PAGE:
On Saturday, Nov. 19, Matt and Nate Anton will commence a 30-day expedition from Occupy Los Angeles to Occupy Wall Street. The so-called Occupy Tour will take the brothers to nearly 20 cities and put them in touch with countless members of the 99 percent.

A Missouri native, Nate Anton moved to San Diego this fall and quickly found himself swept up in the Occupy movement.

I was still in the interview process to get a job when the Occupy movement began, Nate told IBTimes. I've been following it from the beginning and knew this wasn't something to take lightly. As the movement grew, I became involved with Occupy San Diego, and I officially turned down my job offer.

Nate curates a page called Occupy Education that follows the history that has led us to this Global Revolution.

Education is crucial, especially during times like these, Nate said. If you look for some historical context, you'll have a fuller picture of what's going on.

The Occupy Tour is an extension of this effort. The Anton brothers will focus on the movement from the beginning, its current state and projections for the future. The subsequent documentary of their trip is intended to help unify the movement and give a voice to the 99 percent.

I want to meet Occupy, and reflect the movement as a whole in our film, Nate said. I still have friends and family back home that don't really know much about the movement or what's really going on. I want this documentary to educate the world on what this movement is all about, who is involved, why people are involved and how they can become involved.

Yet, one of the biggest problems the Occupy movement faces is its lack of unity. The protests on Wall Street are very different from the protests in Las Vegas.

Nate's well aware of the issue:

We've experienced different protests and types of protesters here in San Diego alone, but that's one of the challenges Occupy is facing. One city may handle it differently than another, but we want to shed light on those differences. We want to get the voices of the people and show our audience what techniques have been successful and what techniques have been unsuccessful.

That's a big task for two young men with a car, a camera, and 30 days.

Nate said he's met many people who work full-time jobs or two jobs and still make time to support the cause. This inspired him, and he wants to make the Occupy Tour in 30 days to reflect that things can be accomplished with hard work and persistence.

We'll spend a lot of time on the road, Nate said, but we're confident we will successfully capture our story. We could spend years on the road traveling to every city and capturing everything. Trying to capture our story in 30 days is a challenge we accept that will actually be a part of our story.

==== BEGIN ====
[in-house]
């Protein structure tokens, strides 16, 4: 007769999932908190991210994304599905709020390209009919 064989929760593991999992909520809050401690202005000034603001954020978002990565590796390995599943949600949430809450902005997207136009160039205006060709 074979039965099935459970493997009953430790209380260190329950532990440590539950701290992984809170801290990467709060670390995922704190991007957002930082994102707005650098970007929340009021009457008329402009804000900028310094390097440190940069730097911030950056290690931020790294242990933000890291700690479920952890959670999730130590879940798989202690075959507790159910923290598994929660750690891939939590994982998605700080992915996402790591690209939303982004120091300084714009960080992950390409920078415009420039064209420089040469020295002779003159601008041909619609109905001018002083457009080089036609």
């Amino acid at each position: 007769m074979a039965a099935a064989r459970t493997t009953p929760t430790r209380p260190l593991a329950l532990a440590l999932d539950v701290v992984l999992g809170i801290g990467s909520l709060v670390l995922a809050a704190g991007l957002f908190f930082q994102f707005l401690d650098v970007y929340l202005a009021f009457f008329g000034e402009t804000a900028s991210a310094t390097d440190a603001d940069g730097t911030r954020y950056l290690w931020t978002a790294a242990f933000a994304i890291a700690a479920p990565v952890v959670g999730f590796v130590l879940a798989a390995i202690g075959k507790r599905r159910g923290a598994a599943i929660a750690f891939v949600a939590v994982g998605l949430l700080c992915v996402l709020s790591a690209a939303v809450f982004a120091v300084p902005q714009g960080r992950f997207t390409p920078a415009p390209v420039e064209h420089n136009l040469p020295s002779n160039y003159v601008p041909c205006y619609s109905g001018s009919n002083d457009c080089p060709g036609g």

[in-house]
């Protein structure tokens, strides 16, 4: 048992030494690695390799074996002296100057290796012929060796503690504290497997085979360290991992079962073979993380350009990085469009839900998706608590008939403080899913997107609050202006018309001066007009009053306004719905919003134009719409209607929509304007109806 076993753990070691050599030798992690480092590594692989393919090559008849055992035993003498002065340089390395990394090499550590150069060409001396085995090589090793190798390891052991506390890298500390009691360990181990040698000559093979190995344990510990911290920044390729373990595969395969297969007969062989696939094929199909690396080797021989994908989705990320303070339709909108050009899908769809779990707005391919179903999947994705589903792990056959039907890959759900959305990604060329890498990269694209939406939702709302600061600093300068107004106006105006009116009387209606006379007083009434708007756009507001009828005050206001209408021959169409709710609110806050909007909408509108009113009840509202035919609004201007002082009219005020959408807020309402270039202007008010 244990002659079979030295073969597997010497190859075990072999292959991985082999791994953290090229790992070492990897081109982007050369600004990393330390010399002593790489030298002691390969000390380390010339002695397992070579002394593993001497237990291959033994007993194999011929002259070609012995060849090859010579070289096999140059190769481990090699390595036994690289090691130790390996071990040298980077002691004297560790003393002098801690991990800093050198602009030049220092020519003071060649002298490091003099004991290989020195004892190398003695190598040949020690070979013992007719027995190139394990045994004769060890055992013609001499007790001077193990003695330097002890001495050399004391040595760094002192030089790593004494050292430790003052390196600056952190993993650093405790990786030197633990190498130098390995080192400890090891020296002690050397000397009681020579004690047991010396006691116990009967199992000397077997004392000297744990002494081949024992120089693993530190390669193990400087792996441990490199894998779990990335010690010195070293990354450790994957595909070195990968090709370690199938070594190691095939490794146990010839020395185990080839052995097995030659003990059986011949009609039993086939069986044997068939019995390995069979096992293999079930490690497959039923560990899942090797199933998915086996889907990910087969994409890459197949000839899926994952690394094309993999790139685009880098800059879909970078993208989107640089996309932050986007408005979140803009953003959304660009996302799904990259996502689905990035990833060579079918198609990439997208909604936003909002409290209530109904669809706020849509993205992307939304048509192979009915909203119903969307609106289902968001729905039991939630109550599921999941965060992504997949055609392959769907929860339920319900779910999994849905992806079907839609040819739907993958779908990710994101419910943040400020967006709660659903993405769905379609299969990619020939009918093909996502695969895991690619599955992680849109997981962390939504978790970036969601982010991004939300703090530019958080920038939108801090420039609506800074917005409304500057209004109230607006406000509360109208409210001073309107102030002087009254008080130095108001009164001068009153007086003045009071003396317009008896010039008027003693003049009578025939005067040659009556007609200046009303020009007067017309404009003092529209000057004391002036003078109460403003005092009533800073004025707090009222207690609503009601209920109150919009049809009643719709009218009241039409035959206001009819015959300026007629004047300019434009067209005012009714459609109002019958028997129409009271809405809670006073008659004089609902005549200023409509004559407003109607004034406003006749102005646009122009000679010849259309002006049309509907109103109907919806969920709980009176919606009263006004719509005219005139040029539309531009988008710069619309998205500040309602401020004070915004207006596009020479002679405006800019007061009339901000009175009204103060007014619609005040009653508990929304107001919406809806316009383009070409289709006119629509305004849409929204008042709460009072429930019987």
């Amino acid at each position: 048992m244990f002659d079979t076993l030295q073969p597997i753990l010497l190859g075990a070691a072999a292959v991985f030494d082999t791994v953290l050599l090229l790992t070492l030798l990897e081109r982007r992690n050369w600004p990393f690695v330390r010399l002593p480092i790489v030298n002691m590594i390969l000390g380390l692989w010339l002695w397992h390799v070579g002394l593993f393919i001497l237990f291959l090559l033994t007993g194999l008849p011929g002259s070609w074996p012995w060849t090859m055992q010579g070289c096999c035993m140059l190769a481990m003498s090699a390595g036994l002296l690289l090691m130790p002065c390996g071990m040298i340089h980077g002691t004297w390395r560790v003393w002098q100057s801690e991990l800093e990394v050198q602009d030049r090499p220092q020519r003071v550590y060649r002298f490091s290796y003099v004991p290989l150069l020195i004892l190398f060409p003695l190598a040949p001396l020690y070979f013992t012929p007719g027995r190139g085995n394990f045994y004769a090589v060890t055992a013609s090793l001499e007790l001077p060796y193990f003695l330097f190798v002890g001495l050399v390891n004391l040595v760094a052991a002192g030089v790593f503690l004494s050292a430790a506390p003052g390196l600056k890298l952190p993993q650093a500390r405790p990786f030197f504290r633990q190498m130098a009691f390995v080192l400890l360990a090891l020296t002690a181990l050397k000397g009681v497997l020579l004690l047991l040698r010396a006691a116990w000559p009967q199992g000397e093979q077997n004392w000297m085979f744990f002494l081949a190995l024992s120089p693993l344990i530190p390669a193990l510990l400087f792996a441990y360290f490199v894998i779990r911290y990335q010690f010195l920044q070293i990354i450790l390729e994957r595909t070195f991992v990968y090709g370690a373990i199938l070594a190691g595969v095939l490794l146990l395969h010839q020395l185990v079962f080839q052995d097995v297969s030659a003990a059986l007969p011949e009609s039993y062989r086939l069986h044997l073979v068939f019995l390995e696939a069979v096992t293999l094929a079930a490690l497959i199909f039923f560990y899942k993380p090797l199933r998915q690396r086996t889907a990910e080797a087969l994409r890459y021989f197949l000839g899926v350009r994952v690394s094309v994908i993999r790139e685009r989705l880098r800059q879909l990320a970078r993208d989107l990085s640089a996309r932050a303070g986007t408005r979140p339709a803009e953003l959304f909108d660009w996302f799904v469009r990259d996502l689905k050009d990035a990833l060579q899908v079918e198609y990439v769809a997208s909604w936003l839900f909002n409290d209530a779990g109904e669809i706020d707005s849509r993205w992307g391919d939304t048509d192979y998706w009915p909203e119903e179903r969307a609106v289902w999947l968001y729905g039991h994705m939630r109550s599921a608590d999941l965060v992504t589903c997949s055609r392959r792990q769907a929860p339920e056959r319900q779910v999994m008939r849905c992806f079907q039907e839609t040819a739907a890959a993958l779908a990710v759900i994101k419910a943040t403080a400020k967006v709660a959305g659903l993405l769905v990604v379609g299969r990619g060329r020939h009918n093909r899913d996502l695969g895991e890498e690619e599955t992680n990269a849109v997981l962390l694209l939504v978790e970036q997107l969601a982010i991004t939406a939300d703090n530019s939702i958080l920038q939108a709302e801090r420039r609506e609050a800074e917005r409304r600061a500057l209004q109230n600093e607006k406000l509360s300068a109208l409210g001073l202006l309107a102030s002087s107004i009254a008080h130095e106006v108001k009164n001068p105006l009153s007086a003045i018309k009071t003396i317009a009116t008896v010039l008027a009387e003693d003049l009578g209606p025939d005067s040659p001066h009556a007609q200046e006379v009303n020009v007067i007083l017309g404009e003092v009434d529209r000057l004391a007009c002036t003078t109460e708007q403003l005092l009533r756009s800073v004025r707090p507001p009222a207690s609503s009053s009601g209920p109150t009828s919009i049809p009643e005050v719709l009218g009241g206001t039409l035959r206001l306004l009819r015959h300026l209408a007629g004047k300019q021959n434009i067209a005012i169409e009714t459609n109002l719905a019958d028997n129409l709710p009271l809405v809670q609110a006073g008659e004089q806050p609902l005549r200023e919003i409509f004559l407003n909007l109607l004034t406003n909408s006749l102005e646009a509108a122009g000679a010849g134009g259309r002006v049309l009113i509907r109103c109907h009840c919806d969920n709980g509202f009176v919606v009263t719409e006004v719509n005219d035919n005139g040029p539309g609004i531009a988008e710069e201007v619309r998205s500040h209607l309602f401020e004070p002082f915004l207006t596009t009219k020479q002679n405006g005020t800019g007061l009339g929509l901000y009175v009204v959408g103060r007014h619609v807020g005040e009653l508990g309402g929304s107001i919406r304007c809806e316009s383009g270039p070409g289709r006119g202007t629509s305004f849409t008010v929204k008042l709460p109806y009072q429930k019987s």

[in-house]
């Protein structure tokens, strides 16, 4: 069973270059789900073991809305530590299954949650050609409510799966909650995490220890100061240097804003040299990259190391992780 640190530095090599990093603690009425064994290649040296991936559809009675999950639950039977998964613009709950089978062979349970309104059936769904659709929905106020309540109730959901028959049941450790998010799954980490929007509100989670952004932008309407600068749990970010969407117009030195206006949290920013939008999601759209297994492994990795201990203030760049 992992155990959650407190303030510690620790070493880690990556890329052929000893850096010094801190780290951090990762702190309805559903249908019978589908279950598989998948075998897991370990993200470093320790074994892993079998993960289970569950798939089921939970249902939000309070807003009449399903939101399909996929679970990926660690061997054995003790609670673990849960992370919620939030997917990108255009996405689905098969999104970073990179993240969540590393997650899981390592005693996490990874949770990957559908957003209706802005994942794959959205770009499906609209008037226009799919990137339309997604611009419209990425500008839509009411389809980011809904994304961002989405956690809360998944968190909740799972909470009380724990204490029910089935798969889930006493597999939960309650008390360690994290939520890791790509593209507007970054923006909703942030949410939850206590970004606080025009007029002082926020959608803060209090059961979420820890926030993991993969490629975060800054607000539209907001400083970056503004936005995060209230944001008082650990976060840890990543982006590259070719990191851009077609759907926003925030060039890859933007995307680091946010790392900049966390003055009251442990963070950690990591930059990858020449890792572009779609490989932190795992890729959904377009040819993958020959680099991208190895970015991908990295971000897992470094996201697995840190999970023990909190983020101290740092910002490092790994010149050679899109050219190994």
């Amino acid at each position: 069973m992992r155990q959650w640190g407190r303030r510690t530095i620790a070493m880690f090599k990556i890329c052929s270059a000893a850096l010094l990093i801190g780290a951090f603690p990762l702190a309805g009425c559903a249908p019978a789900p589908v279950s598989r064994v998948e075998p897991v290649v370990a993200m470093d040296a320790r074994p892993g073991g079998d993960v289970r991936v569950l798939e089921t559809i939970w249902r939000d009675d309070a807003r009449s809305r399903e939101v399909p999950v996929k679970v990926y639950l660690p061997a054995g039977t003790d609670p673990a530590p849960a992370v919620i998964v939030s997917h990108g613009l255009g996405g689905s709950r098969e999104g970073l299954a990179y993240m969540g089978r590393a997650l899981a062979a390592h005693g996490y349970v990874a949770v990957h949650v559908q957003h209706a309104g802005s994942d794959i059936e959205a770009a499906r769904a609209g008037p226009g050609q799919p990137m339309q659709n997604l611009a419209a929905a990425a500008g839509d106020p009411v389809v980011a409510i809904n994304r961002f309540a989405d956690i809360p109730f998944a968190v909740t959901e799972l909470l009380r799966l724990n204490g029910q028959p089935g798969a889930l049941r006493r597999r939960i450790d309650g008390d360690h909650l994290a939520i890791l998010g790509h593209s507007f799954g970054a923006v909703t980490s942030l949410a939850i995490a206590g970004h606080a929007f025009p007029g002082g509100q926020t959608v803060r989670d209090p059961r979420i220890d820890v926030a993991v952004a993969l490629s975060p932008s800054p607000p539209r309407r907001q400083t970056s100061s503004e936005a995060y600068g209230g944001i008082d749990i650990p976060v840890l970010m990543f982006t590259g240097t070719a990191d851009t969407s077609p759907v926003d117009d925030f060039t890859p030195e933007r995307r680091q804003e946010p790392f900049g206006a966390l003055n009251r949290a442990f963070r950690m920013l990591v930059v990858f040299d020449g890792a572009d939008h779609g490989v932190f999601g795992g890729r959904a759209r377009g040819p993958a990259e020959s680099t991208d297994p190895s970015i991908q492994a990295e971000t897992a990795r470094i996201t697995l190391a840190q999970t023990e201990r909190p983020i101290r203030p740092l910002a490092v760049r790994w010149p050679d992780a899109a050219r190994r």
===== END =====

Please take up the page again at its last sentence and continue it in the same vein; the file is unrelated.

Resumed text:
Their route is based on a collection of salient events that took place over the past two months like the Scott Olsen incident in Oakland and the Brooklyn Bridge arrests. They've strategically mapped a course that will allow them to participate in as many occupations as they can.

I feel most people are familiar with the concept of a tour, and once they see our title, it can trigger an automatic response of what we're doing, Nate said. We wanted to set a tentative route with dates so cities know when to expect us in order to efficiently manage our time.

One of the most exciting aspects of this trip is the ambiguity we face, he added. They plan to drive Nate's first car - the one he got when he was 16 - and just go with the flow.

The Anton brothers are currently fundraising for the tour and they need at least $10,000 before Dec. 18.

We've been overwhelmed with help and support we've received. We've been offered sleeping gear and places to stay.

We're open to the adventure this trip offers, and I think it will end up reflecting a part of our message as well. I've always asked myself, 'if money wasn't an issue, what would I want to do in life,' and the answer was always to travel and make documentaries to educate people.

This will be the Anton brothers' first film, though they have experience behind the camera.

When they first discussed doing the documentary, they were a bit apprehensive. Would it be too big of a project? Could they raise enough resources to be successful?

They quickly changed their minds.

We have the 99% on our side, Nate bragged.

He said the movement already changed his life, and the Occupy Tour is just the next part of the journey.

We can all learn something from one another if we just take the time to listen - and that's what we plan to do, listen.

To learn more about the Anton brothers and their film, visit The Occupy Tour website or the documentary's Facebook page.